Definitions

from The American Heritage® Dictionary of the English Language, 5th Edition.

  • noun A long, coarse cloak or frock worn especially by Jews during the Middle Ages.
  • noun Chiefly British A laborer's long loose smock.

from The Century Dictionary.

  • noun See gabardine.

from the GNU version of the Collaborative International Dictionary of English.

  • noun See gabardine.

from Wiktionary, Creative Commons Attribution/Share-Alike License.

  • noun A long cloak.

from WordNet 3.0 Copyright 2006 by Princeton University. All rights reserved.

  • noun a loose coverall (coat or frock) reaching down to the ankles

Etymologies

from The American Heritage® Dictionary of the English Language, 4th Edition

[Obsolete French gauvardine, from Old French galvardine, perhaps from Middle High German wallevart, pilgrimage : wallen, to roam (from Old High German wallōn; see wel- in Indo-European roots) + vart, journey (from Old High German, from faran, to go; see per- in Indo-European roots).]

Examples

  • [82] A gaberdine is a shaggy cloak of coarse but warm materials.

    The Odyssey of Homer

  • Only yesterday my year 7s were falling about watching two of their number lying on the floor in front of the whiteboard, fooling about under a "gaberdine".

    Culture | guardian.co.uk

  • It's not Seasonal Affective Disorder or anything, just that the new year always feels like a gaberdine raincoat that's far too big and baggy and I wallow around in it for a while feeling all wrong, out of step and in danger of tripping over all day long.

    Harbingers

  • I didn't grow much until I was about fourteen by which time it was still functioning as a mini gaberdine raincoat as per the fashion and with the belt buckled around the back as you did.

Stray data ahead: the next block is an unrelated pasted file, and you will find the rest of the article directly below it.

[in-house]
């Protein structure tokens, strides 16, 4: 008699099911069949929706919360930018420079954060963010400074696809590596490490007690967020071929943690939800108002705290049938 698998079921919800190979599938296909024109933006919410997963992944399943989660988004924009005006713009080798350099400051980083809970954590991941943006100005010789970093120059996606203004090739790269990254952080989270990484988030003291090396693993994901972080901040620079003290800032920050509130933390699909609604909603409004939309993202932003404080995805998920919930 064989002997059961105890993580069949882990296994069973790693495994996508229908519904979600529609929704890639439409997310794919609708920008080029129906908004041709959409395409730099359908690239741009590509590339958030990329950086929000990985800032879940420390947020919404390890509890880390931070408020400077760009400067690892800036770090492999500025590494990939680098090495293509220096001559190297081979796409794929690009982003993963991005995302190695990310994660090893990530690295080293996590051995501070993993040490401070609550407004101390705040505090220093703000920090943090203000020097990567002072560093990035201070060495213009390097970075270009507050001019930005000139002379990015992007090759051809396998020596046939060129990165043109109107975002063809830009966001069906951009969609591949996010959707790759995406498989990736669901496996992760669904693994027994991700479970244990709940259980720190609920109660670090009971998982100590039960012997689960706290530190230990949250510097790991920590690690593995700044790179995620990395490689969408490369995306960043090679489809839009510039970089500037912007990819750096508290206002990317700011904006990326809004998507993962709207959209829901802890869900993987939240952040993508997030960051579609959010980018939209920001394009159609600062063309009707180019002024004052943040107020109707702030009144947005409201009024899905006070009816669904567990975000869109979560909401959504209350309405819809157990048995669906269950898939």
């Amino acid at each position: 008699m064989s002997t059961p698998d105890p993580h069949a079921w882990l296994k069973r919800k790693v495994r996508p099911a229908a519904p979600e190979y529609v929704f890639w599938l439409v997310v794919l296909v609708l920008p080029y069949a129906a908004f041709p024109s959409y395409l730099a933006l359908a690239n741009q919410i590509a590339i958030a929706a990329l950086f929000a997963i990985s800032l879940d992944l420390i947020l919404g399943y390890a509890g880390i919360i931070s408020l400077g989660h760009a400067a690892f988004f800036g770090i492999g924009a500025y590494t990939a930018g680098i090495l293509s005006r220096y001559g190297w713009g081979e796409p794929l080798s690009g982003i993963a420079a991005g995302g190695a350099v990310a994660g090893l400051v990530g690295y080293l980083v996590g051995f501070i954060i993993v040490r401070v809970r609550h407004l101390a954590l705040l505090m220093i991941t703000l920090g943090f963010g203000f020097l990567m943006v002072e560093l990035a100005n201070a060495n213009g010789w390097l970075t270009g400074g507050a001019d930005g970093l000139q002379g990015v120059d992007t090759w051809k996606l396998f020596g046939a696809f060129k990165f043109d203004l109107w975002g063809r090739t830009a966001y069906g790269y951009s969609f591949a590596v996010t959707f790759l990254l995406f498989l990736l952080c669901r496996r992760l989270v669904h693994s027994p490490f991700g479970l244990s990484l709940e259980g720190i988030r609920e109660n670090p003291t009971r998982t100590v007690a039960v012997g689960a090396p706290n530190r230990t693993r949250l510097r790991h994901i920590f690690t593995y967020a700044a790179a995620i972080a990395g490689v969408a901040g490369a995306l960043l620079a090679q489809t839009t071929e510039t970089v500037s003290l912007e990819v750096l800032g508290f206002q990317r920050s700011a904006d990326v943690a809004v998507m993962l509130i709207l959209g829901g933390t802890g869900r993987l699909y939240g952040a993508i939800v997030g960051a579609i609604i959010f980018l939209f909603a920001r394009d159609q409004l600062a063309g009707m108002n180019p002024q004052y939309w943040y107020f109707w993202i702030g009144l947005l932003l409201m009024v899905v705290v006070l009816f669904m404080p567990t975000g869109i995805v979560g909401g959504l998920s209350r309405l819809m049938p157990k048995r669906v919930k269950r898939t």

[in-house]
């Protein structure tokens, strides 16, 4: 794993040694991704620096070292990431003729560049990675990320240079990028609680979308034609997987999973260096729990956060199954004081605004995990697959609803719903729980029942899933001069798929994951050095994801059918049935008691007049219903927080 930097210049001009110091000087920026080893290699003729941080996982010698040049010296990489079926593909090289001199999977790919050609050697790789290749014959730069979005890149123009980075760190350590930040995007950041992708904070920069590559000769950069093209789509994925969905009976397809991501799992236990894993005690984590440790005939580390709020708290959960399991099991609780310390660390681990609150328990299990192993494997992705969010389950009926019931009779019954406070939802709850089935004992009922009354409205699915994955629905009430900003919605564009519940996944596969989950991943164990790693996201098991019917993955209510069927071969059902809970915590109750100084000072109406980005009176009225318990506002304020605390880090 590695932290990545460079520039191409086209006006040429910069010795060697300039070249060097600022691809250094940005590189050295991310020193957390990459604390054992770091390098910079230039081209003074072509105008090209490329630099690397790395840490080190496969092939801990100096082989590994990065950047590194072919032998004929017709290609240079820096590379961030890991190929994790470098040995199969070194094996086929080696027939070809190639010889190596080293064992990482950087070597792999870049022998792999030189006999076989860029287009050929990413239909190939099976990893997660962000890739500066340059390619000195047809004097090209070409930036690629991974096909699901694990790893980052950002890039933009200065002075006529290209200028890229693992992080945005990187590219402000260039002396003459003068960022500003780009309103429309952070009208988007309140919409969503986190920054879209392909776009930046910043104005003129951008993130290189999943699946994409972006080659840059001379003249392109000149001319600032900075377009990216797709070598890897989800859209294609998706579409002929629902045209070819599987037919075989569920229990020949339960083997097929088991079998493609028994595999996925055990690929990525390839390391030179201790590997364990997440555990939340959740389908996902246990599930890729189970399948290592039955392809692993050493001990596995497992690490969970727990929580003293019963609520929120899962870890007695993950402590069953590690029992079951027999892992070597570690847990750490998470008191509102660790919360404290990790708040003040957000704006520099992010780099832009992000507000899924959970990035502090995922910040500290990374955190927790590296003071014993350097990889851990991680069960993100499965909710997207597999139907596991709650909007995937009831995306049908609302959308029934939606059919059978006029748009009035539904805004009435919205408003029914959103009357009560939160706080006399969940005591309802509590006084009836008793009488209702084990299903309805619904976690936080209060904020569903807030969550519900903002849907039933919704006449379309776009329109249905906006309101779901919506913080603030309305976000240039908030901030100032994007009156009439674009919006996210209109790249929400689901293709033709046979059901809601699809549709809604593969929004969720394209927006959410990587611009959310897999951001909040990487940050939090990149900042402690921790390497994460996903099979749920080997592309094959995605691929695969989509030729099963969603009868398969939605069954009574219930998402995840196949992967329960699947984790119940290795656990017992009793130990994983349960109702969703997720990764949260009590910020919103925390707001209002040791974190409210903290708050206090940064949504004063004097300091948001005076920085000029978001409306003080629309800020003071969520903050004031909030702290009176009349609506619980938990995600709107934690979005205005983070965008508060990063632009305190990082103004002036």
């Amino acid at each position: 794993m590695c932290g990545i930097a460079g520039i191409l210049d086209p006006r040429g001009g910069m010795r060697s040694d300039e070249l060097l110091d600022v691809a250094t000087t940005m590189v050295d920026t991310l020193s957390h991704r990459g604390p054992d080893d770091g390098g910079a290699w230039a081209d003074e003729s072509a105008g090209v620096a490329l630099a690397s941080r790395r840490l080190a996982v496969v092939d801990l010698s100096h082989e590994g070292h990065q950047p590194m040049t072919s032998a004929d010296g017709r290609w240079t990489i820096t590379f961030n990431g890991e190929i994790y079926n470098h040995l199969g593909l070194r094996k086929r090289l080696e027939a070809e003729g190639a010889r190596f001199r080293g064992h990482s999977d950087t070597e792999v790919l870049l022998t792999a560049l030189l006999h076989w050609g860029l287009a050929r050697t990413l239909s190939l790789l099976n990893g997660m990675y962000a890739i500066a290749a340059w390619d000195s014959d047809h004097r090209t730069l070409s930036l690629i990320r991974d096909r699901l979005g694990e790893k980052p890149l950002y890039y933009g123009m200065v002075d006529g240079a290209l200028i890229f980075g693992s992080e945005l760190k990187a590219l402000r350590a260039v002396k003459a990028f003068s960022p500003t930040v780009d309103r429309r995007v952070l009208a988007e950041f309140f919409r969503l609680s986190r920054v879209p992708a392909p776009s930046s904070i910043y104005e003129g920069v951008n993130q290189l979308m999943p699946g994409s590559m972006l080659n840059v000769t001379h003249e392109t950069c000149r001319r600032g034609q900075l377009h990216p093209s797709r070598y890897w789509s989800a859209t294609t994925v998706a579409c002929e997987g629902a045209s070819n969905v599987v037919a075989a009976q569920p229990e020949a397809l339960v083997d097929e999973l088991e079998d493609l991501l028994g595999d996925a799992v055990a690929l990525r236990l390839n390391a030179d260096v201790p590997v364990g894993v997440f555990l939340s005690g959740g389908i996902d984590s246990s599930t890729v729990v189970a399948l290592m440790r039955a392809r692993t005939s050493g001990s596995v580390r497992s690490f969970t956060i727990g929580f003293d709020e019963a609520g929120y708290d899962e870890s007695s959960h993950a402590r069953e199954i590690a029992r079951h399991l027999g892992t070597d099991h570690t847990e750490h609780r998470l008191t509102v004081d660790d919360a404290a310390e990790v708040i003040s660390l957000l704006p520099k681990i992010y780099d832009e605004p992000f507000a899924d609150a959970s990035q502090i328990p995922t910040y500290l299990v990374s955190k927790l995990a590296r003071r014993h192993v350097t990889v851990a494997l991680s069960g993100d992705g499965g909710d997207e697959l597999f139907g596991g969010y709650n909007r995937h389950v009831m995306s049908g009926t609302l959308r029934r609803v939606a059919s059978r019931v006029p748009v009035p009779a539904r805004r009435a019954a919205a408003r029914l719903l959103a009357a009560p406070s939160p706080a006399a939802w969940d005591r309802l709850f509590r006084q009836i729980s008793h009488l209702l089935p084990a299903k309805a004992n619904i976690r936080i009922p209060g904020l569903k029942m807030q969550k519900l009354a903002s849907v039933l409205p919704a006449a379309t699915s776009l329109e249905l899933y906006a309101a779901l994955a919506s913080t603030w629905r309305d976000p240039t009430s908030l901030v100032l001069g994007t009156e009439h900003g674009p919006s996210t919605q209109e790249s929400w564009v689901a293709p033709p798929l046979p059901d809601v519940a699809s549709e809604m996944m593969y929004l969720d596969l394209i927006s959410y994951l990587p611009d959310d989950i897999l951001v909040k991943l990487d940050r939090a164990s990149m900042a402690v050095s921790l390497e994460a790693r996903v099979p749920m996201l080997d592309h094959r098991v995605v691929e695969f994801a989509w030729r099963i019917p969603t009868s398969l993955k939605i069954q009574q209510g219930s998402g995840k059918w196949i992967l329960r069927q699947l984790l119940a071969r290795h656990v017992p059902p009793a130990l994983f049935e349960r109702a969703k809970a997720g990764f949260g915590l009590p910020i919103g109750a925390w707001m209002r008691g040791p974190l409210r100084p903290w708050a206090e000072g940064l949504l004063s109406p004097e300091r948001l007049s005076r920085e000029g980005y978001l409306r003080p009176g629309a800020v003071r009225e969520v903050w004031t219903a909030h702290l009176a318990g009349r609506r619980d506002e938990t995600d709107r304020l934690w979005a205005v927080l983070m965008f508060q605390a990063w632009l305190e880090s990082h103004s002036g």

Harbingers

  • I was bought a navy gaberdine raincoat when I was about six with plenty of room to grow into.

    Harbingers

  • I was bought a navy gaberdine raincoat when I was about six with plenty of room to grow into.

    Harbingers

  • I didn't grow much until I was about fourteen by which time it was still functioning as a mini gaberdine raincoat as per the fashion and with the belt buckled around the back as you did.

    Harbingers

  • It's not Seasonal Affective Disorder or anything, just that the new year always feels like a gaberdine raincoat that's far too big and baggy and I wallow around in it for a while feeling all wrong, out of step and in danger of tripping over all day long.

    Harbingers

  • I held it in my arms: a nightshirt, nightcap, and slippers, pantaloons and gaberdine, a skullcap, gloves, and overshoes—all in the order in which they would be required.

    Oscar Wilde and the Dead Man’s Smile

  • I held it in my arms: a nightshirt, nightcap, and slippers, pantaloons and gaberdine, a skullcap, gloves, and overshoes—all in the order in which they would be required.

    Oscar Wilde and the Dead Man’s Smile

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